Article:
He says the bill actually contradicts federal law. Section 230 of the Communications Decency Act shields technology companies from liability for content users post on their platforms. That prevents users from being able to sue social media companies, which senate bill 12 would allow for. Goidel says even if the bill “wires around” federal law, as Gov. Abbott claims, it still might not create more protection for certain viewpoints on social media.
“By going after social media, what you’re saying is that private businesses can’t control what they allow on their own platform,” Goidel explained, “and the First Amendment has largely been about government censorship and not about private businesses. [State senate bill 12] says the government can come in and say what private businesses should allow or should not allow. And if there is a free-speech right in saying that someone should have a right to be on the platform certainly the platform has a right to say it’s not going to support certain speech.”
He says private social media companies are allowed to decide what speech is acceptable on their platforms. Similarly, a small business owner has the right to deny someone service for using profane or vulgar language in their store. Facebook and Twitter do not have to honor the first amendment’s protection of free speech because the first amendment applies only to government censorship. Goidel says that because the user agrees to the terms of each company before using their platforms, social media companies have extra insulation from claims of censorship.
According to a study by the Notre Dame Law review, “in practice, these Terms of Service contracts may have wider reaching consequences. Users by and large do not contemplate that Terms of Service contracts can affect their ability to redress some types of government action against some of their speech acts online.”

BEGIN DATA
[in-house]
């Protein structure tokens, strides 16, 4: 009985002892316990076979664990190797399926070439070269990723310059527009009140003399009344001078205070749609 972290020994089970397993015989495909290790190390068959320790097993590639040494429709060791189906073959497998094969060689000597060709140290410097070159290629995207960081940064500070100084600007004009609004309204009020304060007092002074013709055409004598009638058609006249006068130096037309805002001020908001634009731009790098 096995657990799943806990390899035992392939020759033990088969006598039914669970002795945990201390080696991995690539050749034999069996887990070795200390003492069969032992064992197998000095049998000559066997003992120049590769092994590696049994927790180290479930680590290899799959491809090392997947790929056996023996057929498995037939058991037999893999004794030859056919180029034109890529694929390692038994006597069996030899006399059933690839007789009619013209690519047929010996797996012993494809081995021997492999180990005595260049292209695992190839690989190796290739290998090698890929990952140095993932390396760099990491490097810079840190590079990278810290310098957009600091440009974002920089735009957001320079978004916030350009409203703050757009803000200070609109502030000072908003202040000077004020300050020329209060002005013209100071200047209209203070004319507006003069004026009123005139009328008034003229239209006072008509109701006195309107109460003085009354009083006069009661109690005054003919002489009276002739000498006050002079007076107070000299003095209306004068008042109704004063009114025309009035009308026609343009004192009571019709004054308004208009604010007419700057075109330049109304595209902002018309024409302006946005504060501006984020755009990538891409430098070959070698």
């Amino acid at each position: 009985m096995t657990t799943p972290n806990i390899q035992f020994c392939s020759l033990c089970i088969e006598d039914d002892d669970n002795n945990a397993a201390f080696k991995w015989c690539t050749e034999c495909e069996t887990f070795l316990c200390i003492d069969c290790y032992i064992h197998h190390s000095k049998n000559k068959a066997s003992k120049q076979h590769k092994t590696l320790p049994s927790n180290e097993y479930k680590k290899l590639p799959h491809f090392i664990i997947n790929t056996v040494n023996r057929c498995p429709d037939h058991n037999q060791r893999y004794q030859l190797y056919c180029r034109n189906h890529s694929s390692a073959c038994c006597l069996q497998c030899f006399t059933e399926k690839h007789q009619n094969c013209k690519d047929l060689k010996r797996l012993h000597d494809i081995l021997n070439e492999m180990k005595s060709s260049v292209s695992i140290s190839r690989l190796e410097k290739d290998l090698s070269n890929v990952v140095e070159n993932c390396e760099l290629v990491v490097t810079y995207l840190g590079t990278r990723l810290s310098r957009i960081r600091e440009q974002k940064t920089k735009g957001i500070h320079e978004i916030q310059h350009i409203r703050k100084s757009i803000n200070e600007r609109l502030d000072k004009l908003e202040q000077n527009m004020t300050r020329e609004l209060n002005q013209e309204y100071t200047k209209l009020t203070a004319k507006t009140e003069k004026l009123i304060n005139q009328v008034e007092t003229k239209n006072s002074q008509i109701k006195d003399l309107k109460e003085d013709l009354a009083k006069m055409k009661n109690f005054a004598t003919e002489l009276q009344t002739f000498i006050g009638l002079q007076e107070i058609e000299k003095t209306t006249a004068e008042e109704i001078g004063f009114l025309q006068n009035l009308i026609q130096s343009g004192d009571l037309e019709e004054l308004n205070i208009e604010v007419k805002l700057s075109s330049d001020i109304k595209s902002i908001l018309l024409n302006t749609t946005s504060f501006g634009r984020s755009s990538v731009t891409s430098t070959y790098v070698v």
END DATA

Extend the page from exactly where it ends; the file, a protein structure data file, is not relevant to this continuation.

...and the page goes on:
Goidel says it’s not necessarily what is said or the ideas being expressed that provokes social media companies from removing posts but rather, “it’s the way that they’re being expressed, especially when it comes to politics.”
But Texas isn’t alone in proposing legislation regulating social media. Goidel says there are similar pieces of legislation in Florida, Kentucky, and Oklahoma that all look to limit the censorship abilities of private social media companies.
“These companies aren’t very popular. A lot of people look at them with suspicion on both the left and the right. So they’re an easy target in a lot of these places.”
He says it seems like states that are generally more conservative are more likely to draft legislation aimed at social media companies. Goidel speculates that’s because a majority of these companies are California-based and therefore are perceived as liberal-leaning. He adds that a growing number of Americans believe social media companies are growing too powerful and want to see regulations limiting their ability to moderate content on their platforms.
“So the public, and especially Republicans, believe that social media is biased against them by really overwhelming numbers,” Goidel said, “and they believe that these companies are too powerful and so they have an unfavorable view, they’d like to see more regulation they’d like to see that conservative viewpoints are protected.”
State senate bill 12 had its first hearing before the State Affairs Committee on Monday.